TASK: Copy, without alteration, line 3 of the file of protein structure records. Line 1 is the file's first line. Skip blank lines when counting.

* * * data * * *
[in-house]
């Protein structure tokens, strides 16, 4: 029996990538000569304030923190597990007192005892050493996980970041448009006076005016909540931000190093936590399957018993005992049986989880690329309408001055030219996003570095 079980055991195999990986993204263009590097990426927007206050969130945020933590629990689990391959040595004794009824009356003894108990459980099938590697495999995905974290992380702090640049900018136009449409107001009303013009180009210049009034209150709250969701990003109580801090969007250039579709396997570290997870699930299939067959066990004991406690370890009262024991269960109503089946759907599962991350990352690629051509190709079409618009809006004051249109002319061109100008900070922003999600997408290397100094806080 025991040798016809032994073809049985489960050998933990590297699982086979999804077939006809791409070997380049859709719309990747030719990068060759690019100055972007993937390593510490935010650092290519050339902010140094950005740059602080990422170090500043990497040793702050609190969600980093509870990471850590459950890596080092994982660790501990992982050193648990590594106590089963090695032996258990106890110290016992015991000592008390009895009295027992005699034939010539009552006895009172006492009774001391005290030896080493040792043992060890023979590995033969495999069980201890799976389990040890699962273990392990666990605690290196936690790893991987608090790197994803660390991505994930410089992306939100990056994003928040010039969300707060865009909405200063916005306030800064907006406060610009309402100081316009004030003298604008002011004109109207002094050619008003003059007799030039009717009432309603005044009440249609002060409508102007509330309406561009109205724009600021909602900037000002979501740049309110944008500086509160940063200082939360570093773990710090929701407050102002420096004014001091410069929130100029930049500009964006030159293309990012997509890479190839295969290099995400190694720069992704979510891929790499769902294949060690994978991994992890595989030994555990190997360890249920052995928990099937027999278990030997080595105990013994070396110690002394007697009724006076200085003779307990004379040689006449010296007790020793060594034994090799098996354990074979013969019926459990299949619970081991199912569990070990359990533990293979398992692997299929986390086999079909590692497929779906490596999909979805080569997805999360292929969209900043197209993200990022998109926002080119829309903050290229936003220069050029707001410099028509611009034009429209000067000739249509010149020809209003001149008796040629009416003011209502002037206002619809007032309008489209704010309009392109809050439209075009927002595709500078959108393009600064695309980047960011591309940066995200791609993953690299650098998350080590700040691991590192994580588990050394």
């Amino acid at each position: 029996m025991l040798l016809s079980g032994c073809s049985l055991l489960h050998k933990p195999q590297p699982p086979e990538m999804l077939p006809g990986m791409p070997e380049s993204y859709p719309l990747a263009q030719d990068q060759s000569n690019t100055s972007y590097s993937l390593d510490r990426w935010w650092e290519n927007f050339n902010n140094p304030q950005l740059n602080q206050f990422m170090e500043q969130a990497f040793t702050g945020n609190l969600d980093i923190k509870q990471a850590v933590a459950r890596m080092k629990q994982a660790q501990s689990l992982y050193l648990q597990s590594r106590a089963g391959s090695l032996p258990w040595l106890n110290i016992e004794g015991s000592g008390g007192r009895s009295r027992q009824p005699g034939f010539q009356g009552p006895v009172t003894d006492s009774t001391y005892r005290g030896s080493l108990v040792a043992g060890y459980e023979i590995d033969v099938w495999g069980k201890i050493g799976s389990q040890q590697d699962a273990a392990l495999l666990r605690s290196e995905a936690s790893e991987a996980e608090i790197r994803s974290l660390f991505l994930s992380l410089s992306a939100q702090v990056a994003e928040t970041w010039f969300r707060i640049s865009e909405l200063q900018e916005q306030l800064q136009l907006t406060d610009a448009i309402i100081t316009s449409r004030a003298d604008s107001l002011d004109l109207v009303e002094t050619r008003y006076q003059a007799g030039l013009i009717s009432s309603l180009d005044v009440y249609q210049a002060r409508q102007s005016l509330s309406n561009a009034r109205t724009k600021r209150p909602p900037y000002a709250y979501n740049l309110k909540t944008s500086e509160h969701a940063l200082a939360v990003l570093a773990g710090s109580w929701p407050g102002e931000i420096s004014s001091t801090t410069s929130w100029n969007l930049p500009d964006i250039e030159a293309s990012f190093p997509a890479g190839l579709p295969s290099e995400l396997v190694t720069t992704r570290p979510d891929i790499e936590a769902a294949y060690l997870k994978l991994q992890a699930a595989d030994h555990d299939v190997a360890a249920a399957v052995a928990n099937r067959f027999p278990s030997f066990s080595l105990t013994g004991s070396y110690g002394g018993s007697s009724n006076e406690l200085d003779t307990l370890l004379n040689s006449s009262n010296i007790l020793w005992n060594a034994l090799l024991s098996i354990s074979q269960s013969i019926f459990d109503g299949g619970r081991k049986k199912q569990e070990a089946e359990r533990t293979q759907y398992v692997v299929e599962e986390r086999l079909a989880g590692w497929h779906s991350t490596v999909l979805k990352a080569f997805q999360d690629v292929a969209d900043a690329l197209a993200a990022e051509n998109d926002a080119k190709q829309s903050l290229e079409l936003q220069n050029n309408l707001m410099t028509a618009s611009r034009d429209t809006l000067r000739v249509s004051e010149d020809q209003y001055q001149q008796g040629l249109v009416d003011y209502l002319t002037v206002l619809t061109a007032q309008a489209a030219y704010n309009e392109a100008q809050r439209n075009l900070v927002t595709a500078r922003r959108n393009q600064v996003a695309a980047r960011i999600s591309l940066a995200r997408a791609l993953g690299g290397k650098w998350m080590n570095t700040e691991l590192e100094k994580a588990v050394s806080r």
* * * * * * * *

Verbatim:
């Amino acid at each position: 029996m025991l040798l016809s079980g032994c073809s049985l055991l489960h050998k933990p195999q590297p699982p086979e990538m999804l077939p006809g990986m791409p070997e380049s993204y859709p719309l990747a263009q030719d990068q060759s000569n690019t100055s972007y590097s993937l390593d510490r990426w935010w650092e290519n927007f050339n902010n140094p304030q950005l740059n602080q206050f990422m170090e500043q969130a990497f040793t702050g945020n609190l969600d980093i923190k509870q990471a850590v933590a459950r890596m080092k629990q994982a660790q501990s689990l992982y050193l648990q597990s590594r106590a089963g391959s090695l032996p258990w040595l106890n110290i016992e004794g015991s000592g008390g007192r009895s009295r027992q009824p005699g034939f010539q009356g009552p006895v009172t003894d006492s009774t001391y005892r005290g030896s080493l108990v040792a043992g060890y459980e023979i590995d033969v099938w495999g069980k201890i050493g799976s389990q040890q590697d699962a273990a392990l495999l666990r605690s290196e995905a936690s790893e991987a996980e608090i790197r994803s974290l660390f991505l994930s992380l410089s992306a939100q702090v990056a994003e928040t970041w010039f969300r707060i640049s865009e909405l200063q900018e916005q306030l800064q136009l907006t406060d610009a448009i309402i100081t316009s449409r004030a003298d604008s107001l002011d004109l109207v009303e002094t050619r008003y006076q003059a007799g030039l013009i009717s009432s309603l180009d005044v009440y249609q210049a002060r409508q102007s005016l509330s309406n561009a009034r109205t724009k600021r209150p909602p900037y000002a709250y979501n740049l309110k909540t944008s500086e509160h969701a940063l200082a939360v990003l570093a773990g710090s109580w929701p407050g102002e931000i420096s004014s001091t801090t410069s929130w100029n969007l930049p500009d964006i250039e030159a293309s990012f190093p997509a890479g190839l579709p295969s290099e995400l396997v190694t720069t992704r570290p979510d891929i790499e936590a769902a294949y060690l997870k994978l991994q992890a699930a595989d030994h555990d299939v190997a360890a249920a399957v052995a928990n099937r067959f027999p278990s030997f066990s080595l105990t013994g004991s070396y110690g002394g018993s007697s009724n006076e406690l200085d003779t307990l370890l004379n040689s006449s009262n010296i007790l020793w005992n060594a034994l090799l024991s098996i354990s074979q269960s013969i019926f459990d109503g299949g619970r081991k049986k199912q569990e070990a089946e359990r533990t293979q759907y398992v692997v299929e599962e986390r086999l079909a989880g590692w497929h779906s991350t490596v999909l979805k990352a080569f997805q999360d690629v292929a969209d900043a690329l197209a993200a990022e051509n998109d926002a080119k190709q829309s903050l290229e079409l936003q220069n050029n309408l707001m410099t028509a618009s611009r034009d429209t809006l000067r000739v249509s004051e010149d020809q209003y001055q001149q008796g040629l249109v009416d003011y209502l002319t002037v206002l619809t061109a007032q309008a489209a030219y704010n309009e392109a100008q809050r439209n075009l900070v927002t595709a500078r922003r959108n393009q600064v996003a695309a980047r960011i999600s591309l940066a995200r997408a791609l993953g690299g290397k650098w998350m080590n570095t700040e691991l590192e100094k994580a588990v050394s806080r």